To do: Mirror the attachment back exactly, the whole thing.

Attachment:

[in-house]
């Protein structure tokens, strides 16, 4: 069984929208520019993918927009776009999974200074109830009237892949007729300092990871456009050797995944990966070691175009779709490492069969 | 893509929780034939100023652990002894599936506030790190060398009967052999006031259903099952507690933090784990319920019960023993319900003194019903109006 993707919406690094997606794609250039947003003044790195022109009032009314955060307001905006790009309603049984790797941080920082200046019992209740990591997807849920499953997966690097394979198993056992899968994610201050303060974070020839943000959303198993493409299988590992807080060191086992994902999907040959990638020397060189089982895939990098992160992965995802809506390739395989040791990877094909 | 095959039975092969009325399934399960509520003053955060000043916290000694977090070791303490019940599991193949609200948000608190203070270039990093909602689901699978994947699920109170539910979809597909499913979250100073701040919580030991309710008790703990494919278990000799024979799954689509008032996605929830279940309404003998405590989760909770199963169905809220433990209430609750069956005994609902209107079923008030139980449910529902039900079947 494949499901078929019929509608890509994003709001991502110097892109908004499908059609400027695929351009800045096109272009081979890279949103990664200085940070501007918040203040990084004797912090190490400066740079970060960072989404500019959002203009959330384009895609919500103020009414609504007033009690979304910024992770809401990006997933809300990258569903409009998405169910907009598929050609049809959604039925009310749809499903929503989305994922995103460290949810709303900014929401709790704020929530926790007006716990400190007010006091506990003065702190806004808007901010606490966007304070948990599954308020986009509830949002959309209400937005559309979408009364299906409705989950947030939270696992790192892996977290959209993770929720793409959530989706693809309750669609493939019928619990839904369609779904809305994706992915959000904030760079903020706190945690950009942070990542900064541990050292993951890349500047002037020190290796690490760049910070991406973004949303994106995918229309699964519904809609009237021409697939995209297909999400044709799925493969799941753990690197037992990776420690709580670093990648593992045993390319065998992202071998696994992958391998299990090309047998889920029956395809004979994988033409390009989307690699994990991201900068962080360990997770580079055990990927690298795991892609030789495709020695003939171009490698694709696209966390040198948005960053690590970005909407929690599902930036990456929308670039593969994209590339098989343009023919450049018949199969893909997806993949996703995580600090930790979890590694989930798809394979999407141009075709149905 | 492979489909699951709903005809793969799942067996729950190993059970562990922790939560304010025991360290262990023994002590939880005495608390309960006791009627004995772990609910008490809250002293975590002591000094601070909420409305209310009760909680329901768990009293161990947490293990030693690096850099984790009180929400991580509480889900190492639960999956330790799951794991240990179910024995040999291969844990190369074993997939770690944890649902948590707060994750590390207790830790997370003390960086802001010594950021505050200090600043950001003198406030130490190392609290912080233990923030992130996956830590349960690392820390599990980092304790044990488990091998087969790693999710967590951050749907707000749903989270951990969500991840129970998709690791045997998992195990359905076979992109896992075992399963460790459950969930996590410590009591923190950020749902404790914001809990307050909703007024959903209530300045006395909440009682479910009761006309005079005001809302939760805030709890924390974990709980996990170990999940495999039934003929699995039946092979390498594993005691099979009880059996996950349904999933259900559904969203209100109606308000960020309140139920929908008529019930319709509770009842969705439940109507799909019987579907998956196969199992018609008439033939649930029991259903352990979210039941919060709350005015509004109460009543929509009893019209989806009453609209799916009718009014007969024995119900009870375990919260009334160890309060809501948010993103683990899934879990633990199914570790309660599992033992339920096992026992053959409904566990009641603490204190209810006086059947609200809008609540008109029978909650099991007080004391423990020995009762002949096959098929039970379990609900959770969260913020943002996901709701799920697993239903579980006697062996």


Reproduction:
[in-house]
């Protein structure tokens, strides 16, 4: 069984929208520019993918927009776009999974200074109830009237892949007729300092990871456009050797995944990966070691175009779709490492069969 | 893509929780034939100023652990002894599936506030790190060398009967052999006031259903099952507690933090784990319920019960023993319900003194019903109006 993707919406690094997606794609250039947003003044790195022109009032009314955060307001905006790009309603049984790797941080920082200046019992209740990591997807849920499953997966690097394979198993056992899968994610201050303060974070020839943000959303198993493409299988590992807080060191086992994902999907040959990638020397060189089982895939990098992160992965995802809506390739395989040791990877094909 | 095959039975092969009325399934399960509520003053955060000043916290000694977090070791303490019940599991193949609200948000608190203070270039990093909602689901699978994947699920109170539910979809597909499913979250100073701040919580030991309710008790703990494919278990000799024979799954689509008032996605929830279940309404003998405590989760909770199963169905809220433990209430609750069956005994609902209107079923008030139980449910529902039900079947 494949499901078929019929509608890509994003709001991502110097892109908004499908059609400027695929351009800045096109272009081979890279949103990664200085940070501007918040203040990084004797912090190490400066740079970060960072989404500019959002203009959330384009895609919500103020009414609504007033009690979304910024992770809401990006997933809300990258569903409009998405169910907009598929050609049809959604039925009310749809499903929503989305994922995103460290949810709303900014929401709790704020929530926790007006716990400190007010006091506990003065702190806004808007901010606490966007304070948990599954308020986009509830949002959309209400937005559309979408009364299906409705989950947030939270696992790192892996977290959209993770929720793409959530989706693809309750669609493939019928619990839904369609779904809305994706992915959000904030760079903020706190945690950009942070990542900064541990050292993951890349500047002037020190290796690490760049910070991406973004949303994106995918229309699964519904809609009237021409697939995209297909999400044709799925493969799941753990690197037992990776420690709580670093990648593992045993390319065998992202071998696994992958391998299990090309047998889920029956395809004979994988033409390009989307690699994990991201900068962080360990997770580079055990990927690298795991892609030789495709020695003939171009490698694709696209966390040198948005960053690590970005909407929690599902930036990456929308670039593969994209590339098989343009023919450049018949199969893909997806993949996703995580600090930790979890590694989930798809394979999407141009075709149905 | 492979489909699951709903005809793969799942067996729950190993059970562990922790939560304010025991360290262990023994002590939880005495608390309960006791009627004995772990609910008490809250002293975590002591000094601070909420409305209310009760909680329901768990009293161990947490293990030693690096850099984790009180929400991580509480889900190492639960999956330790799951794991240990179910024995040999291969844990190369074993997939770690944890649902948590707060994750590390207790830790997370003390960086802001010594950021505050200090600043950001003198406030130490190392609290912080233990923030992130996956830590349960690392820390599990980092304790044990488990091998087969790693999710967590951050749907707000749903989270951990969500991840129970998709690791045997998992195990359905076979992109896992075992399963460790459950969930996590410590009591923190950020749902404790914001809990307050909703007024959903209530300045006395909440009682479910009761006309005079005001809302939760805030709890924390974990709980996990170990999940495999039934003929699995039946092979390498594993005691099979009880059996996950349904999933259900559904969203209100109606308000960020309140139920929908008529019930319709509770009842969705439940109507799909019987579907998956196969199992018609008439033939649930029991259903352990979210039941919060709350005015509004109460009543929509009893019209989806009453609209799916009718009014007969024995119900009870375990919260009334160890309060809501948010993103683990899934879990633990199914570790309660599992033992339920096992026992053959409904566990009641603490204190209810006086059947609200809008609540008109029978909650099991007080004391423990020995009762002949096959098929039970379990609900959770969260913020943002996901709701799920697993239903579980006697062996």